<< Since you are clearly more experienced in UML than I am, can you tell me what it is about UML that I am ignorant about that makes it so great -- because I still don't get it. >>

I don't think you're ignorant; you're pragmatic. You want to solve problems, not chase bandwagons. That's laudable.

But it sounds like you're looking for the forest when there are plenty of useful trees in front of you. UML just isn't as complicated as the plethora of books and tools might lead you to believe. (In my UML classes, the students spend the first day just analyzing requirements and designing a system on paper, with me teaching them absolutely the minimum UML they need to actually solve problems. THEN I can teach them why UML is great, and teach them details of the notation and a particular tool. Once they've actually solved a problem with UML, they're much more eager to learn.)

Here's an experiment, if you have some time, some helpful coworkers, and around $30 for "UML Distilled". Describe to me a current or recent development problem, something that's chewing up some hours. (If no one else wants to see the experiment, maybe we should take it offline.) It shouldn't be a process problem such as clueless managers, corncob developers, or such. It might be something as fundamental as obscure requirements, or as detailed as a really ugly implementation bug. I'll describe a strategy for how I might use UML to help resolve the problem; and I'll even give some reference pages in "UML Distilled" to show you how to draw the relevant UML diagrams. Then you draw the diagrams and try to iron out the issues. When you're done, report back on whether the UML diagrams helped to think about the problem, or even to solve it. I can't guarantee I'll prove the benefit this way, but I find it works most of the time. (Notice also that I did NOT offer to solve the problem for you, for two reasons: I'm too busy; and the goal is for YOU to learn to solve the problem, not for me to solve it for you.)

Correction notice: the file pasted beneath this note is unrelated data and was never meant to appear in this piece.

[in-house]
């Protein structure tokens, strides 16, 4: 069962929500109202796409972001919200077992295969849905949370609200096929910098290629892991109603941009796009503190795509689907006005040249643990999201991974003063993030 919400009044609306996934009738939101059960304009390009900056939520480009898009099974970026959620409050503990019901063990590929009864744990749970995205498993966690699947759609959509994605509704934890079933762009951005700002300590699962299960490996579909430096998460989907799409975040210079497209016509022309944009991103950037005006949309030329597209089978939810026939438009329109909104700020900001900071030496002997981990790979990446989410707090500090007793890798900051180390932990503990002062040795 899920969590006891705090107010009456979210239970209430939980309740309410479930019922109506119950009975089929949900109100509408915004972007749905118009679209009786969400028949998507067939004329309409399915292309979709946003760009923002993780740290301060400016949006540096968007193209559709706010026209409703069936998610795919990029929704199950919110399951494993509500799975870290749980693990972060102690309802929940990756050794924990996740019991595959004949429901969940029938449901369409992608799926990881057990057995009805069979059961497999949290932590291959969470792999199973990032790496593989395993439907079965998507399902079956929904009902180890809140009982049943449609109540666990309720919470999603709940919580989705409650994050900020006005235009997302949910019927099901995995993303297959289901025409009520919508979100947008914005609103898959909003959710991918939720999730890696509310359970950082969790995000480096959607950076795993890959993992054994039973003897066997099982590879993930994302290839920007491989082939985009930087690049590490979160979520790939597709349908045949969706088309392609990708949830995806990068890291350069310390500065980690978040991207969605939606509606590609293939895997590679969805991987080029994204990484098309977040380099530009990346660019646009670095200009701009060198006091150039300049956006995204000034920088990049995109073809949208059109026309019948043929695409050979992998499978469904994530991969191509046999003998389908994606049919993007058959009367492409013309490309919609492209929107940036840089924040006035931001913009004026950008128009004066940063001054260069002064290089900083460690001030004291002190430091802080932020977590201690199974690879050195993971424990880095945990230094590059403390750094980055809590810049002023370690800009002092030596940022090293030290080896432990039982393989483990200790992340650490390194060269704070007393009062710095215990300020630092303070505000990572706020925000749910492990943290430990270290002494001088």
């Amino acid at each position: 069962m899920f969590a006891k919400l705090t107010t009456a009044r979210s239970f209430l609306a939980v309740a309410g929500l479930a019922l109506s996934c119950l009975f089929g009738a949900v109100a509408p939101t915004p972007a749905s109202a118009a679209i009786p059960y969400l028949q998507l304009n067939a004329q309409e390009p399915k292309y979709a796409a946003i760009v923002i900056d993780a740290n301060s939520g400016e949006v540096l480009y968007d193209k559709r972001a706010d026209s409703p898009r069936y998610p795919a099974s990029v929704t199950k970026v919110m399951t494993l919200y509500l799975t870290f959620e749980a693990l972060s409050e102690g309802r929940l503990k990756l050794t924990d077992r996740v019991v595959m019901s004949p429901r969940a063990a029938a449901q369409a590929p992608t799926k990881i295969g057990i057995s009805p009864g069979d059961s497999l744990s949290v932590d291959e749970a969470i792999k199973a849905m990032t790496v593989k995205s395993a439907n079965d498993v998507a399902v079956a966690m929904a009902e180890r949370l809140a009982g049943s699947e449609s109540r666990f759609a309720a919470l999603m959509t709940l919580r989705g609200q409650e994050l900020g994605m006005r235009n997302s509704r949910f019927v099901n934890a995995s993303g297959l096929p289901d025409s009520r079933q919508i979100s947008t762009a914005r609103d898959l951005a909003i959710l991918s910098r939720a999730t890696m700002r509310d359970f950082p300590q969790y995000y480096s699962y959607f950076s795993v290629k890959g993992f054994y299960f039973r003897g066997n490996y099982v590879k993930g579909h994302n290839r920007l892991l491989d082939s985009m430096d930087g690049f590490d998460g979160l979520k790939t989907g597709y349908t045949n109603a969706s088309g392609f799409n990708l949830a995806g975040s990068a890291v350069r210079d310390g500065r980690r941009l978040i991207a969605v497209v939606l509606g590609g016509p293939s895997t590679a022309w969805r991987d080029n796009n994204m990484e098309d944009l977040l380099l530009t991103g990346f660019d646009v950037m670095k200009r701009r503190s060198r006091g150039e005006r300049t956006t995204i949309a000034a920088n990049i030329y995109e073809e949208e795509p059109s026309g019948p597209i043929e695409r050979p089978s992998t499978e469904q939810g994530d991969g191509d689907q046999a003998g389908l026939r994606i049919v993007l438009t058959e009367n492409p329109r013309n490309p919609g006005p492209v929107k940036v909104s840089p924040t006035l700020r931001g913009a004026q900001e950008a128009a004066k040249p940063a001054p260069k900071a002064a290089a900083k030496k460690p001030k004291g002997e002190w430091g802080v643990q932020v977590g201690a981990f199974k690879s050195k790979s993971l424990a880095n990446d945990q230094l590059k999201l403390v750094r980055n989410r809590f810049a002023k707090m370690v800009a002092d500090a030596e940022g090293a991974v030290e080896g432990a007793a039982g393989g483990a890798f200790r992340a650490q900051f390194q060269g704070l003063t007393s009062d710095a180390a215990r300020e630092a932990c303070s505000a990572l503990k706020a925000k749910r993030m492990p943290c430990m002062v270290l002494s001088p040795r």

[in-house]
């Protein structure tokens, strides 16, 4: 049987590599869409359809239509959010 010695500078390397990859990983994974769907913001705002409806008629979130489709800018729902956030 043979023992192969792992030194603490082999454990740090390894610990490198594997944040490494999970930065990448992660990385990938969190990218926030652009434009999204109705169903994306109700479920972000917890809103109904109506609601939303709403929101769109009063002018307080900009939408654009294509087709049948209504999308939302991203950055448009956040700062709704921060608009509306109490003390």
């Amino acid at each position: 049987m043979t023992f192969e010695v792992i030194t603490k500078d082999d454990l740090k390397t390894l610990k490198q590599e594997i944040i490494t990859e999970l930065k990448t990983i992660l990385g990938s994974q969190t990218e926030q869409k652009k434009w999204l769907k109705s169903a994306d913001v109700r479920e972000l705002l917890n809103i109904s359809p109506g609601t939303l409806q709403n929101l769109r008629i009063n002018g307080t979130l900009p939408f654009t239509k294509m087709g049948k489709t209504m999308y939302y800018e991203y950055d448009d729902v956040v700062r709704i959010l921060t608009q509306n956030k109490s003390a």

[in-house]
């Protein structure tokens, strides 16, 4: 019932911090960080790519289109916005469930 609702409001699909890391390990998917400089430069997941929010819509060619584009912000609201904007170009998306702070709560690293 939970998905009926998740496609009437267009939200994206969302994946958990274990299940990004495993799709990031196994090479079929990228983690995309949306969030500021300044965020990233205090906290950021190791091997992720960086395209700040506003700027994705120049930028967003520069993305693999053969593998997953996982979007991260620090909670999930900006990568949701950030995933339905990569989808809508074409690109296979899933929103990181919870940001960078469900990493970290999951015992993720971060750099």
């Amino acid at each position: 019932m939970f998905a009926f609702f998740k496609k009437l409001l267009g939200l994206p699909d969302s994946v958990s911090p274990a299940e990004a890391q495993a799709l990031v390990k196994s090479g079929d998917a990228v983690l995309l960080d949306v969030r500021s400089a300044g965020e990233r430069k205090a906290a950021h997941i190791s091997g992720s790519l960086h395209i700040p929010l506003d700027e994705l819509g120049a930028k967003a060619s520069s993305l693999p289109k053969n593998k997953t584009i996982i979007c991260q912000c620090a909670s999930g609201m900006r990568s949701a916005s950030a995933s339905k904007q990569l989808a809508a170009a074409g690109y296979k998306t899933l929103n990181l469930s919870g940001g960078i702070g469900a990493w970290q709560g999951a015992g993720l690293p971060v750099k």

I hope this helps!

Martin L. Shoemaker
Monday, May 13, 2002

Martin:

Wow.  I appreciate the copious and informative feedback.  Just when I thought this board was going to the trolls ... =-)